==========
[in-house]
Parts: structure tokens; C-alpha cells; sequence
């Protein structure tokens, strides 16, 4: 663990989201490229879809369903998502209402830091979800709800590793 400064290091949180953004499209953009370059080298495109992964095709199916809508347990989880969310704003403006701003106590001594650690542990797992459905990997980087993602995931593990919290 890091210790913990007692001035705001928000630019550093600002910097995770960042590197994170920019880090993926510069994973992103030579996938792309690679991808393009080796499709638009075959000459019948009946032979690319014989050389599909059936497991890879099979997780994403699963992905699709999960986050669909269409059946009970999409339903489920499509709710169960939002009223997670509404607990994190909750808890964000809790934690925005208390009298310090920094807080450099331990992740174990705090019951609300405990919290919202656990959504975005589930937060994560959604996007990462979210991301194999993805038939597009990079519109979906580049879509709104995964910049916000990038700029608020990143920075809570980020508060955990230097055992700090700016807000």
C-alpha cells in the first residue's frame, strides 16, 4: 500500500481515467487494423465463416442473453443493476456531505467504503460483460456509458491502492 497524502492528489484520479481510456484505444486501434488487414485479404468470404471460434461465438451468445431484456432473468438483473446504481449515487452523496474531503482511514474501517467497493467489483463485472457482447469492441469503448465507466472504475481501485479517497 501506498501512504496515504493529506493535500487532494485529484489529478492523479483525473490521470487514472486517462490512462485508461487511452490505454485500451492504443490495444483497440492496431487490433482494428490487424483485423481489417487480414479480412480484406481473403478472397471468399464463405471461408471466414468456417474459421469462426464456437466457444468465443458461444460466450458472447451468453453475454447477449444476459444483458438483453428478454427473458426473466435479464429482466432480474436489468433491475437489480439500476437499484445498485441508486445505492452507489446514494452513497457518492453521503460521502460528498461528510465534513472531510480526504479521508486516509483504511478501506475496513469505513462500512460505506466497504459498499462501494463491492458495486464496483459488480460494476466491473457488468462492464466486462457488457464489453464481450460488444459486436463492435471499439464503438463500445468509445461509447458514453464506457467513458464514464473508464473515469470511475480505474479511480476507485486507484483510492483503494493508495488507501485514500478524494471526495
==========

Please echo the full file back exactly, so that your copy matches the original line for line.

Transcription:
[in-house]
Parts: structure tokens; C-alpha cells; sequence
């Protein structure tokens, strides 16, 4: 663990989201490229879809369903998502209402830091979800709800590793 400064290091949180953004499209953009370059080298495109992964095709199916809508347990989880969310704003403006701003106590001594650690542990797992459905990997980087993602995931593990919290 890091210790913990007692001035705001928000630019550093600002910097995770960042590197994170920019880090993926510069994973992103030579996938792309690679991808393009080796499709638009075959000459019948009946032979690319014989050389599909059936497991890879099979997780994403699963992905699709999960986050669909269409059946009970999409339903489920499509709710169960939002009223997670509404607990994190909750808890964000809790934690925005208390009298310090920094807080450099331990992740174990705090019951609300405990919290919202656990959504975005589930937060994560959604996007990462979210991301194999993805038939597009990079519109979906580049879509709104995964910049916000990038700029608020990143920075809570980020508060955990230097055992700090700016807000």
C-alpha cells in the first residue's frame, strides 16, 4: 500500500481515467487494423465463416442473453443493476456531505467504503460483460456509458491502492 497524502492528489484520479481510456484505444486501434488487414485479404468470404471460434461465438451468445431484456432473468438483473446504481449515487452523496474531503482511514474501517467497493467489483463485472457482447469492441469503448465507466472504475481501485479517497 501506498501512504496515504493529506493535500487532494485529484489529478492523479483525473490521470487514472486517462490512462485508461487511452490505454485500451492504443490495444483497440492496431487490433482494428490487424483485423481489417487480414479480412480484406481473403478472397471468399464463405471461408471466414468456417474459421469462426464456437466457444468465443458461444460466450458472447451468453453475454447477449444476459444483458438483453428478454427473458426473466435479464429482466432480474436489468433491475437489480439500476437499484445498485441508486445505492452507489446514494452513497457518492453521503460521502460528498461528510465534513472531510480526504479521508486516509483504511478501506475496513469505513462500512460505506466497504459498499462501494463491492458495486464496483459488480460494476466491473457488468462492464466486462457488457464489453464481450460488444459486436463492435471499439464503438463500445468509445461509447458514453464506457467513458464514464473508464473515469470511475480505474479511480476507485486507484483510492483503494493508495488507501485514500478524494471526495